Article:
This game was going to show just how much Michigan State quarterback Andrew Maxwell had improved after a shaky season opener against Boise State. Clearly, Maxwell is not ready for prime time. Kirk Cousins made plenty of mistakes in his career, but MSU's former signal caller could push the ball down the field and cancel his mistakes with even bigger home-run passes. The utter absence of any vertical threat in the Spartans' passing attack left them utterly helpless against a Notre Dame defense that wisely loaded the tackle box to take away running back Le'Veon Bell.
Credit Notre Dame's defense – especially a heartbroken Manti Te'o, who lost two loved ones this past week – for taking such complete ownership of this contest.
By Bart Doan
Follow me @Bart_cfn
Shake down the upset, apparently. In Notre Dame's latest installment of "I swear, we're back," the Irish drummed Michigan State at their place with punishing defense and heady athleticism. Things not recently associated with the school.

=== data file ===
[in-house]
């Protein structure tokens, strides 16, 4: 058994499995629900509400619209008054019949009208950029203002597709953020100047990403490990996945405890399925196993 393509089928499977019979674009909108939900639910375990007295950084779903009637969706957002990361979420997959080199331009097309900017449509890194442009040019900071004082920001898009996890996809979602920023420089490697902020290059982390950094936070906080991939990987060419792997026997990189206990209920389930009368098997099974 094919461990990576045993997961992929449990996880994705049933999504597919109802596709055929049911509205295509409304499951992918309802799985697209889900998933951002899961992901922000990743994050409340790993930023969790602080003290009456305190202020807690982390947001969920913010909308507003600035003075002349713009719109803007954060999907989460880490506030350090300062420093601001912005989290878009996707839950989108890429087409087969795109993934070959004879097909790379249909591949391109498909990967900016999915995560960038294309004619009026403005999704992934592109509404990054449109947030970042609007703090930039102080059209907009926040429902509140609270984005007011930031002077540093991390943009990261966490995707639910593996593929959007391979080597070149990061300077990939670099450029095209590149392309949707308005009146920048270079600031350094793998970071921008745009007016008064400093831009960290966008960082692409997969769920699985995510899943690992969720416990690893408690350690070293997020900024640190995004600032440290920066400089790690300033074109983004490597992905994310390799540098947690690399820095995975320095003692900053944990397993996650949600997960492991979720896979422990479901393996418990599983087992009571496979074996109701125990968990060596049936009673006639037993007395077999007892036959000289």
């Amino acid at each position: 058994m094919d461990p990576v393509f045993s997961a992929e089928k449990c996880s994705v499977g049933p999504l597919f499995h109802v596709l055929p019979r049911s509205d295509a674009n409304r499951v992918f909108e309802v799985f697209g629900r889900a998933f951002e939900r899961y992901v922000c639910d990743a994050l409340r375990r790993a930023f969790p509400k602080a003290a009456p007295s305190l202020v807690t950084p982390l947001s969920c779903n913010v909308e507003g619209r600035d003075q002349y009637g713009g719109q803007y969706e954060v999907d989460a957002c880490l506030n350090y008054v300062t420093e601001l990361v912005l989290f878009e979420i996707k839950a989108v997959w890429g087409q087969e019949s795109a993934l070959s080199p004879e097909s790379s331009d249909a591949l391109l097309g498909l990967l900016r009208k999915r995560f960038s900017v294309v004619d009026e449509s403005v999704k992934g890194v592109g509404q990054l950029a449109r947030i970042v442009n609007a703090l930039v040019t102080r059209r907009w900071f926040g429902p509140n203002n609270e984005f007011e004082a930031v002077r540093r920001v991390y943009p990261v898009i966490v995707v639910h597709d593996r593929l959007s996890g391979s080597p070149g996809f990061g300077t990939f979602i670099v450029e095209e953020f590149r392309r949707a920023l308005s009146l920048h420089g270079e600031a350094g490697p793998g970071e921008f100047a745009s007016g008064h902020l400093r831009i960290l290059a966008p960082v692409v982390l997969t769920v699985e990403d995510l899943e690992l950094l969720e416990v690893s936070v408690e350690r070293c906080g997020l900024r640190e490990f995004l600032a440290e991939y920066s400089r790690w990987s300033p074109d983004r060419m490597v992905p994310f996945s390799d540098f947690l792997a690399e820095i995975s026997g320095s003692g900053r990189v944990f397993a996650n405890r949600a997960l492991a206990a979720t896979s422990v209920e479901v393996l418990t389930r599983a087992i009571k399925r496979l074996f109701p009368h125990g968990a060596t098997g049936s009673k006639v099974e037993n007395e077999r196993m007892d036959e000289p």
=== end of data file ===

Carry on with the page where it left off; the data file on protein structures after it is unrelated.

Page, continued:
When Everett Golson went to Notre Dame, few people took notice. After all, he was a lightly known recruit from South Carolina. But the frosh ran for a score and threw for another, but the story was how inept MSU's offense looked against a top flite defense. The Irish packed the box and allowed 2 yards per carry, and 237 overall. The Irish, on the other hand, ran for 3.6 per carry, allowing them to control the clock when it was absolutely necessary. The narrative on Michigan State never changes. They're almost there a lot, but not quite over the hump. Their early season hubris was put in check tonight. Notre Dame on the other hand? It feels like we've seen this script before. The one that says "they're back." We shall find out against the other Michigan team in seven calendar days.